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Why Only Robots Can Save the MTA Now


Why Only Robots Can Save the MTA Now

New York Post March 12, 2018
Urban PolicyInfrastructure & TransportationNYC

On Friday, the state-run Metropolitan Transportation Authority announced the winners of its “genius challenge” — and some of the ideas aren’t bad. But if the MTA does adopt any of these concepts, the light-bulb thinkers chosen will run into a still-not-too-bright reality. Even on small, easy projects, the MTA is behind on getting them done on time and on budget.

Nearly a year ago, as New York was mired in a spring of hell that turned into a summer of hell that turned into a winter of hell, the MTA invited anyone from around the world to vie for up to $1 million in prizes for fresh ideas in signaling, subway cars and communication.

And it turns out not to have been a waste of time. The folks who shared awards last week suggested everything from a cheaper way to outfit trains with modern signaling equipment to subway cars made out of easier-to-maintain materials.

Overall, the MTA’s subway and bus system completed just 36 percent of the projects it set out to complete last year.

Particularly intriguing was one idea that could cut the MTA’s labor costs: robots instead of people to help install signals.

Bechtel, the engineering giant, proposed a “semi-automatic robot” that could replace people in installing signal technology.

Humans would still be needed — but the technology “would free up crews to perform more complex tasks for more efficient use of manpower,” according to the MTA. The faster robots would “decrease the length of service diversions.”

It’s brave of the contest judges to flag this project for further study, considering how strong New York’s unions are.

And there’s real potential for savings: The MTA’s overtime costs soared by more than $100 million last year, to nearly $900 million, with workers maxed out on schedules. They’re scrambling to make up for maintenance and replacement work that should’ve been done over the past decade in just a few months.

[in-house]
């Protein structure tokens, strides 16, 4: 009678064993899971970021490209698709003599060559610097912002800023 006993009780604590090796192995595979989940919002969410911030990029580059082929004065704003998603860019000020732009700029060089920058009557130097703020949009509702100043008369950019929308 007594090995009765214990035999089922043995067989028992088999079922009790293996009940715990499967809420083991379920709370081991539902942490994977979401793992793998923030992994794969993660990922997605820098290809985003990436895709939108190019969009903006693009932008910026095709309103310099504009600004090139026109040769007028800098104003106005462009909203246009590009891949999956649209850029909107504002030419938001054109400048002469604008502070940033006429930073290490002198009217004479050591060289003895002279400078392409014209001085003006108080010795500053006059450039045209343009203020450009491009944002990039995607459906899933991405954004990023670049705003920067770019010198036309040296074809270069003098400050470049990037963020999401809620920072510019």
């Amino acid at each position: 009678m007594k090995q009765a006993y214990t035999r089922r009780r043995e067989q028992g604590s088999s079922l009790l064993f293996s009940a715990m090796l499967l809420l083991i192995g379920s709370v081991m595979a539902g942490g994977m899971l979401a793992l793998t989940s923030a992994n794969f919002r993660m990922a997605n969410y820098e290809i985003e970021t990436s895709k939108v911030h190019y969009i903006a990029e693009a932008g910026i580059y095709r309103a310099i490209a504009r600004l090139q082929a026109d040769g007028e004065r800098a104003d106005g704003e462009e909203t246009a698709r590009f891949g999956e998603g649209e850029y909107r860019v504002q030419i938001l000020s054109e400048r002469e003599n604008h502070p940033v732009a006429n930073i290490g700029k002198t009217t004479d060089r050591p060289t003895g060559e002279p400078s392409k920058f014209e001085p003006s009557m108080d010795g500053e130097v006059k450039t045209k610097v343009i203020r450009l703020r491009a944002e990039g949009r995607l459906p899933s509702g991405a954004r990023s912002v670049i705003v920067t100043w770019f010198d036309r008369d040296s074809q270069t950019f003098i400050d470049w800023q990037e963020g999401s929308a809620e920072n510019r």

Yet robots are complex, as are several of the other genius proposals. Ideas are meaningless unless someone can execute them — and there’s still no evidence the MTA can.

Consider the reports from last month’s board meeting. We know the MTA can’t manage mega-projects like the Long Island Rail Road’s East Side Access plan to Grand Central, more than a decade late and three times its original budget. And we know the MTA rushed to open the Second Avenue Subway even though things like fire-detection equipment weren’t finished.

But East Side Access and the Second Avenue Subway are hard. What about something easy, like ordering buses? Last month, the MTA told its board members that run-of-the-mill contracts to finalize the purchase of buses were delayed by five years.

That’s a long time. So what was the impossible complexity that caused this delay? “Delays in . . . invoicing from the vendor,” the MTA said. This is a basic failure to handle paperwork.

OK, what about the MTA’s project to renovate stations along the Pelham (#6) line, which the MTA said was entering its “final phase” seven years ago? The project’s official completion was delayed nearly two years, because of “prolonged negotiations” with the contractor regarding . . . rivets.

Then, too, the MTA’s project to install help points at two Brooklyn stations was delayed 20 months, because of “late submittal . . . of project documentation.”

There’s more: In January, the MTA said the completion of a stairs-replacement project on the A/C/E line in Manhattan was delayed 10 months, because of “delays in delivery of materials.” The MTA did not tell the board — and the board didn’t ask — exactly where the materials were mysteriously delayed for nearly a year.

Then, a track-replacement project at Bowling Green was delayed for five months, “due to difficulties in obtaining track access.” But the tracks belong to the MTA — which should’ve planned ahead.

Overall, the MTA’s subway and bus system completed just 36 percent of the projects it set out to complete last year. Even if you want to give the MTA credit for projects it mostly completed, the figure is just 70 percent of its goals — a C-minus in school.

As for projects at an earlier stage? The MTA completed just 48 percent of planned subway and bus designs, and awarded 59 percent of planned construction contracts.

The robots may be coming — but they’ll probably be late and over budget. Maybe they could do a better job at MTA construction-management jobs, though.

This piece originally appeared in the New York Post


Nicole Gelinas is a senior fellow at the Manhattan Institute and contributing editor at City Journal. Follow her on Twitter here.